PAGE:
Here is the initial board:
Finalizing any obvious water square (for example (A,5)), causes Fathom It! to fill in all obvious water squares (known as smart fill). This results in:
Column 2 can be filled in with ship segments, followed by column 1:
Row G catches our eye because we have to place the five remaining ship segments in six unknown squares. Another way to look at it is that we must place the one remaining water square along row G.
The remaining water square cannot be placed in (G,4). Doing so would mean that squares (G,5)-(G,9) are ship segments, creating an illegal 5-segment ship (the longest is four). Likewise (G,9) cannot be water, resulting in a 5-segment ship. Therefore squares (G,4) and (G,9) are ship segments.
We'll now show that the squares (G,5) and (G,8) are also ship segments. Here are two different methods for proving the assertion:
First method: We can't have two battleships
If (G,5) were water, that would turn the remaining unknown squares in row G into ship segments, creating a second (illegal) battleship in (G,6)-(G,9). Similarly, setting (G,8) to water would create a second battleship at (G,4)-(G,7). Therefore, squares (G,5) and (G,8) are both ship segments.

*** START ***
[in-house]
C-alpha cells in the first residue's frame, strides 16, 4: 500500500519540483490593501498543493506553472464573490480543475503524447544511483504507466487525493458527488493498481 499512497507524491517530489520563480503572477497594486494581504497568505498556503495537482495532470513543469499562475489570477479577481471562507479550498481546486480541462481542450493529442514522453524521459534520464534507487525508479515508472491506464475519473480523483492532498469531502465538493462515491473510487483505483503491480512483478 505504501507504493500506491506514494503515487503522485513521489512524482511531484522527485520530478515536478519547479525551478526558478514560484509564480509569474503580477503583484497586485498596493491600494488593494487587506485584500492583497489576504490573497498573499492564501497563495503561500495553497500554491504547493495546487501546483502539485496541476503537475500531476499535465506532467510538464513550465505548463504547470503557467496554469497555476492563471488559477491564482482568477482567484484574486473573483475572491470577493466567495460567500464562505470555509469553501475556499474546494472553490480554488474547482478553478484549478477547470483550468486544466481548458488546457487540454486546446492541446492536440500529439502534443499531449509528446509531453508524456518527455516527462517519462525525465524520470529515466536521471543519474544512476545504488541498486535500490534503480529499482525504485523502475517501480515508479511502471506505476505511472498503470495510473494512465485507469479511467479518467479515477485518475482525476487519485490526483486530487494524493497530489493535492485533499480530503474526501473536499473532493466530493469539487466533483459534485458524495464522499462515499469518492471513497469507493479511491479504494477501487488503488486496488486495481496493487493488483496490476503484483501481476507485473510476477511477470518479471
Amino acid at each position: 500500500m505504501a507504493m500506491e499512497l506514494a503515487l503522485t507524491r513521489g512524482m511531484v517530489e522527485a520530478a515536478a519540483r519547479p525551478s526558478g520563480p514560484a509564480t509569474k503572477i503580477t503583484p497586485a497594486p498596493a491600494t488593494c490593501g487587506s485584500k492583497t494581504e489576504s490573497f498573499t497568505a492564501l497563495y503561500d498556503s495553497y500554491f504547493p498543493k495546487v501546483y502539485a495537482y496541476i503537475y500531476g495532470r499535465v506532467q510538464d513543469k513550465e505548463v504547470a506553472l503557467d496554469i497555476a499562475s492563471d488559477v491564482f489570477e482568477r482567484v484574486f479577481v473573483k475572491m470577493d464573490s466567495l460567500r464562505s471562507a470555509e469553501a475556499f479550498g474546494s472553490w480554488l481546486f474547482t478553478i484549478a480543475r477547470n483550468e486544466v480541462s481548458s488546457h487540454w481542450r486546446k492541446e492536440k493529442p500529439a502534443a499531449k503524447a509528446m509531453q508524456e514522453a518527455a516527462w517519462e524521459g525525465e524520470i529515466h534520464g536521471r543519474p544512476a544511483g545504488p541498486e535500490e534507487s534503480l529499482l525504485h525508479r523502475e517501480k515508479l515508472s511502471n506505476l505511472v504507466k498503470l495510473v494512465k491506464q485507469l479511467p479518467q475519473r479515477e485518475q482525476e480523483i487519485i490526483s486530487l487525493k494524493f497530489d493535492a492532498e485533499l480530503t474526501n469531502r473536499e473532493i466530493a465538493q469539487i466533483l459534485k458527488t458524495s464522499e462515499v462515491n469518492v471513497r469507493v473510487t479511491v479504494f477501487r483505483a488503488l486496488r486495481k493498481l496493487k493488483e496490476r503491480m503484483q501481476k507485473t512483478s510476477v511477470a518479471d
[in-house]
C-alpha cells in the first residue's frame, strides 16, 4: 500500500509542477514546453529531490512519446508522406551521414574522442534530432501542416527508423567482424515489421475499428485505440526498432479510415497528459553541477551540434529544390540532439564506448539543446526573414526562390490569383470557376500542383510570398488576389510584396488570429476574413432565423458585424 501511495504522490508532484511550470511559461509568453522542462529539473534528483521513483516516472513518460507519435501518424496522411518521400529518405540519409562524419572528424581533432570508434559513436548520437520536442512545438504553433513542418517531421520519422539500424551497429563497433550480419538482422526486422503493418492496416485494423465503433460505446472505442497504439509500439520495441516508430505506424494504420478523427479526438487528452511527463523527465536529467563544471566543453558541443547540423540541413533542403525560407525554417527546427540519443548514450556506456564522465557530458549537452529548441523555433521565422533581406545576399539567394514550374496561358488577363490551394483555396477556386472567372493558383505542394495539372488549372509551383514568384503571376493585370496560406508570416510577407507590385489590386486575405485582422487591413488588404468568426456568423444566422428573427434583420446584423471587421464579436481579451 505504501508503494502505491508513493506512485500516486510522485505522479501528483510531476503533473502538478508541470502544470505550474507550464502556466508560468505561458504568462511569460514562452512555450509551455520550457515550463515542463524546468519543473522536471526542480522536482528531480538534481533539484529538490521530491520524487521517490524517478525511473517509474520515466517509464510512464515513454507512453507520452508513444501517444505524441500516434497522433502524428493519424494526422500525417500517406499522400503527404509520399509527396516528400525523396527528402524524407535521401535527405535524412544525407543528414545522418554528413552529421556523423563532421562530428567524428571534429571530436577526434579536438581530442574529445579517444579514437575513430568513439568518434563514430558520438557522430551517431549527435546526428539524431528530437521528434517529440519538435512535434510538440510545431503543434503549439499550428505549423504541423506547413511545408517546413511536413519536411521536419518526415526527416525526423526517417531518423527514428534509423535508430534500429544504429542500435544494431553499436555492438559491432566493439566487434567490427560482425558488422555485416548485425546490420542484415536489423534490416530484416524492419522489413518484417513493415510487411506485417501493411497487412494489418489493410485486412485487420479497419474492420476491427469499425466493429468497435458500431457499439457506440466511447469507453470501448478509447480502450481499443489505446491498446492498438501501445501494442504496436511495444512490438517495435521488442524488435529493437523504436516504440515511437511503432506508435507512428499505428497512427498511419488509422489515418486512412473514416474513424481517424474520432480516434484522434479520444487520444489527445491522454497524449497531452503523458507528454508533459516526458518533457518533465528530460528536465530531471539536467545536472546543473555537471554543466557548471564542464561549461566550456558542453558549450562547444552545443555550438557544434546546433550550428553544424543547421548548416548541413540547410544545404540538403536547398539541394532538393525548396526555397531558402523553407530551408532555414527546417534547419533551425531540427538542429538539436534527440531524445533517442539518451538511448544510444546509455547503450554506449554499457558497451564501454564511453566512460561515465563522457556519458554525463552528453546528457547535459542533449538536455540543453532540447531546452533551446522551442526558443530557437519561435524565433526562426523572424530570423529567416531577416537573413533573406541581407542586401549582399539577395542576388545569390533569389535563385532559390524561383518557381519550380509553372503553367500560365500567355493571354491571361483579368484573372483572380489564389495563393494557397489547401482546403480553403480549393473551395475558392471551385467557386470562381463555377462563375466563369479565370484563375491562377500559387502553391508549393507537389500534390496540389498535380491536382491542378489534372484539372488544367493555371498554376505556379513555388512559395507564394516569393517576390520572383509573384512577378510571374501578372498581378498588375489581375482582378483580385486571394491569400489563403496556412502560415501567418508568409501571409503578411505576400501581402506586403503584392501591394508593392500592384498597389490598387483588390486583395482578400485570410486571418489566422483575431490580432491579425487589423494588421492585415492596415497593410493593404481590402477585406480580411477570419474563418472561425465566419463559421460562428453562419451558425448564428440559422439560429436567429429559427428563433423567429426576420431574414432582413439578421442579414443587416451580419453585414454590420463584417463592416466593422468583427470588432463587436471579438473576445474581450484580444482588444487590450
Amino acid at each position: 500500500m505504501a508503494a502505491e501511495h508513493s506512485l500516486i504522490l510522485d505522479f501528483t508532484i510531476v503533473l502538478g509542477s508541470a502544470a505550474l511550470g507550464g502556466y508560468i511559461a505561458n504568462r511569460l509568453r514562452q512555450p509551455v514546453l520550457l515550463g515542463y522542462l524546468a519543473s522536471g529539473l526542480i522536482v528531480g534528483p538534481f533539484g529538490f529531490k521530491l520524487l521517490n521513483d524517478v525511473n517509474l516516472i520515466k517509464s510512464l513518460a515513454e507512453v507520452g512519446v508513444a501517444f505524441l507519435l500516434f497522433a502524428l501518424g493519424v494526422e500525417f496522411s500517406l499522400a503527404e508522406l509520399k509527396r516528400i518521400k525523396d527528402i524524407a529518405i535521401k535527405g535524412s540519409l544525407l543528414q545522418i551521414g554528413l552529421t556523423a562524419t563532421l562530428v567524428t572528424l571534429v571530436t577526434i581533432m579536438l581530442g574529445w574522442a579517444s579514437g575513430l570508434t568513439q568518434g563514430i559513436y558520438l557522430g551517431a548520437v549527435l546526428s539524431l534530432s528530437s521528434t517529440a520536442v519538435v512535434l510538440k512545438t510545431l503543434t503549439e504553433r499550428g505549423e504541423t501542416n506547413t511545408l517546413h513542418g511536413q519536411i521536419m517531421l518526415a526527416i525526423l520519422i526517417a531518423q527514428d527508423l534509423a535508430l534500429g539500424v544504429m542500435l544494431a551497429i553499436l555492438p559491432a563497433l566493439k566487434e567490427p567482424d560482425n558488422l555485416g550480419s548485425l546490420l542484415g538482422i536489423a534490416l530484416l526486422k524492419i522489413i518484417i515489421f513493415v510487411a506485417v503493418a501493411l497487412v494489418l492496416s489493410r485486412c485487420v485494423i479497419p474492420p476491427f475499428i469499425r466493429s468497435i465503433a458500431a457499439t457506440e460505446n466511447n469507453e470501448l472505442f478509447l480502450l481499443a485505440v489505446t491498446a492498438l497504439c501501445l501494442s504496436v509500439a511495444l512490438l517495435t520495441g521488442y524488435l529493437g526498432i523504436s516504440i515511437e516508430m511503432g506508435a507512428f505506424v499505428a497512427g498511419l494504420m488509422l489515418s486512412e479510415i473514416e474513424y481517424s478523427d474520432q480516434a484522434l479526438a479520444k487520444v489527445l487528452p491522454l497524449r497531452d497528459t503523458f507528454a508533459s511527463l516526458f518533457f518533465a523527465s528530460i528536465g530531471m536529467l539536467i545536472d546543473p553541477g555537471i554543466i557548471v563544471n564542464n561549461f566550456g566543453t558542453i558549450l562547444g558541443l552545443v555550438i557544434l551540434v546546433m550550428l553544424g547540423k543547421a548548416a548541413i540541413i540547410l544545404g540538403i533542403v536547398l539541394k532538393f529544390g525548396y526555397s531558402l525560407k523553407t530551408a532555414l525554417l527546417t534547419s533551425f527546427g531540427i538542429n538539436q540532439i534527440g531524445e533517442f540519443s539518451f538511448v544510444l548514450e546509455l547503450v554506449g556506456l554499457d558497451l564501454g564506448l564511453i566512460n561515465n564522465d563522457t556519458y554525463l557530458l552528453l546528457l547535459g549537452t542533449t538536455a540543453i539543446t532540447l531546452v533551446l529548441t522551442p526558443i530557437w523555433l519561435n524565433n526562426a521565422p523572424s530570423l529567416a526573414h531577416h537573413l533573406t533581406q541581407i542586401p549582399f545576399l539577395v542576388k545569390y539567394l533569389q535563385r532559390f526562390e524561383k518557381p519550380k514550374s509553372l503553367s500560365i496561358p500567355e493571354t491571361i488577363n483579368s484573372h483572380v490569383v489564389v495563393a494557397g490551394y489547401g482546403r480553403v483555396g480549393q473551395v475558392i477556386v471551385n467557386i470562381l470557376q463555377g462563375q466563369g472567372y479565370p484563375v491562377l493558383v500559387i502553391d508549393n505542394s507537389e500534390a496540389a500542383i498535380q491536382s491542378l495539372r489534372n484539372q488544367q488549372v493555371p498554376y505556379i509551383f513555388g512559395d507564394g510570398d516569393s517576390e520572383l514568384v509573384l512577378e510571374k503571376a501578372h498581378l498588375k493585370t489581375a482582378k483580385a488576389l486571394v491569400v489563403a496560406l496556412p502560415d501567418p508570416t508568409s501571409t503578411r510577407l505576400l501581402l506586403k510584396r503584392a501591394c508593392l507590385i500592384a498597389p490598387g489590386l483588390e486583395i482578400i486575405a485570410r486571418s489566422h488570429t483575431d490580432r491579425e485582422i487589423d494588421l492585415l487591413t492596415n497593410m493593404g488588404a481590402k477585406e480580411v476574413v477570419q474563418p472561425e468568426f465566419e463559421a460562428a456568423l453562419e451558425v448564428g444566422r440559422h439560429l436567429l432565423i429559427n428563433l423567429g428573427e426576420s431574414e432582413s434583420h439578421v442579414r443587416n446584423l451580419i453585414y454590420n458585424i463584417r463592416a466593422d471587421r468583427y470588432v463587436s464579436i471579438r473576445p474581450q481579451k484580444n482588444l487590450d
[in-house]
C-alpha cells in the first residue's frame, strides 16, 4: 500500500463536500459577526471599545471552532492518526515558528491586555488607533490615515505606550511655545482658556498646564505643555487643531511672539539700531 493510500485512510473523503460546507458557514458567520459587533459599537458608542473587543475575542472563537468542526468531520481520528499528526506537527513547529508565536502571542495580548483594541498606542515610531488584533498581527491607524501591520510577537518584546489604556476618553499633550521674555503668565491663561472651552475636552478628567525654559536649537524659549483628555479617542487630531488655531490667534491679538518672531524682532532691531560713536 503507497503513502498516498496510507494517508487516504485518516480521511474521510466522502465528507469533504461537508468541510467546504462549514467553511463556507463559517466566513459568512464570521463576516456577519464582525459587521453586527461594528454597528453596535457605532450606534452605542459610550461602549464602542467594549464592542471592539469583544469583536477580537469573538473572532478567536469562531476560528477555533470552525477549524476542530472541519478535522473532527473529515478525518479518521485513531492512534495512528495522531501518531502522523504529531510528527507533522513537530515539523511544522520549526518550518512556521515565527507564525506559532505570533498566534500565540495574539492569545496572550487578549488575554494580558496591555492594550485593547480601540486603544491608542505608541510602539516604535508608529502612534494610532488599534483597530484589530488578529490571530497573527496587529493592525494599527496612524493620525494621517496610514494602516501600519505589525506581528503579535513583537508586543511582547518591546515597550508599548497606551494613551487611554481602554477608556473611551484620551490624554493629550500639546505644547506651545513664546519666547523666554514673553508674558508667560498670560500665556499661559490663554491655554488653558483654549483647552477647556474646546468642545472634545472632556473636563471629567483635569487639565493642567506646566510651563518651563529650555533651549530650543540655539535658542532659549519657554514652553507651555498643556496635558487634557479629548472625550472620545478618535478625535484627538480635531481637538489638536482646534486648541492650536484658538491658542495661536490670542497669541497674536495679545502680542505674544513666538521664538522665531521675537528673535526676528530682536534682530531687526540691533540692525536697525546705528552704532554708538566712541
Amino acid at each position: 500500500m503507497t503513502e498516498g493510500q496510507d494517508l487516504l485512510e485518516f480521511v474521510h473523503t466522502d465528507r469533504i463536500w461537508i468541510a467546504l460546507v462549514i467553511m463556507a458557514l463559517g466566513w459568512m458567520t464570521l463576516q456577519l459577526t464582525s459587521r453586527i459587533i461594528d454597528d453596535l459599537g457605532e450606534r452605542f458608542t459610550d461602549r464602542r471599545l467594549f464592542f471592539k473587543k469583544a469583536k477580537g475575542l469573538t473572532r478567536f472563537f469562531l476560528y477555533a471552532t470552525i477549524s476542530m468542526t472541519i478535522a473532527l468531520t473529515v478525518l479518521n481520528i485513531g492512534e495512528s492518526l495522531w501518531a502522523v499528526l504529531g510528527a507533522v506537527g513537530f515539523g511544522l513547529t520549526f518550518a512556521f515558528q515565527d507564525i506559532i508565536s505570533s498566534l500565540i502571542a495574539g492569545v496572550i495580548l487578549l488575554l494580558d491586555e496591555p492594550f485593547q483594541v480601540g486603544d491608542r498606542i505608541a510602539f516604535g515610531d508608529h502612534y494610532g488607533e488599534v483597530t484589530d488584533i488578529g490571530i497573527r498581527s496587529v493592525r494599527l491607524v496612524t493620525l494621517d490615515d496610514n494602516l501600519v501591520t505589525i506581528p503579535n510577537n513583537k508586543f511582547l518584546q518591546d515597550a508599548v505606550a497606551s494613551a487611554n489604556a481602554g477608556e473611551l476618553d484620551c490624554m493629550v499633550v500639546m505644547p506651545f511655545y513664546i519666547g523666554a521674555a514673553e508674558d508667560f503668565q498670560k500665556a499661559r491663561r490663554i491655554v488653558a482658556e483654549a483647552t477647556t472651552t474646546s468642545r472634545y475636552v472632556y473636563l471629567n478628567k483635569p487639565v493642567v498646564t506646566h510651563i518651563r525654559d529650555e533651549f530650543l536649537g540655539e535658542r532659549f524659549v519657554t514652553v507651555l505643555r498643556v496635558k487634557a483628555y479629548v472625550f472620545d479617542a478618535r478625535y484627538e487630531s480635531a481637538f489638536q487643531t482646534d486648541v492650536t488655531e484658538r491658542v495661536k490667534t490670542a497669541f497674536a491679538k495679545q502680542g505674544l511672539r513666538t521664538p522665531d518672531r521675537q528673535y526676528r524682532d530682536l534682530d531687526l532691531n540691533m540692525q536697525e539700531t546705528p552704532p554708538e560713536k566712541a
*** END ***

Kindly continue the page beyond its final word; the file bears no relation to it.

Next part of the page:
Second Method: We can account for all the submarines
There are three visible submarines at (A,6), (I,1) and (J,3). Although we don't know the precise location of the fourth (and last) submarine, we know for certain it is in row B. This is because row B has one remaining ship segment, and that segment must be a submarine.
If (G,5) were water, that would turn (G,4) into a fifth (and illegal) submarine. Similarly, (G,8) as water would turn (G,9) into a fifth submarine. Therefore, squares (G,5) and (G,8) are ship segments.
Whichever method is used, we can finalize (G,5) and (G,8) as ship segments:
Now let's try to place the two cruisers. Checking the board tallies shows us that one cruiser must be placed along row D, and the other along row G. No matter where the cruiser is positioned along row D, the squares (D,5) and (D,6) will be ship segments.
An added benefit of placing a cruiser along row D is that (D,9) must be a ship segment. This is because row D has a tally of five, of which four segments are accounted for (the segment in (D,2) and the cruiser along row D).
Filling in the segments gives us:
Filling in the remaining ship segment in row E forces the solution of the board:
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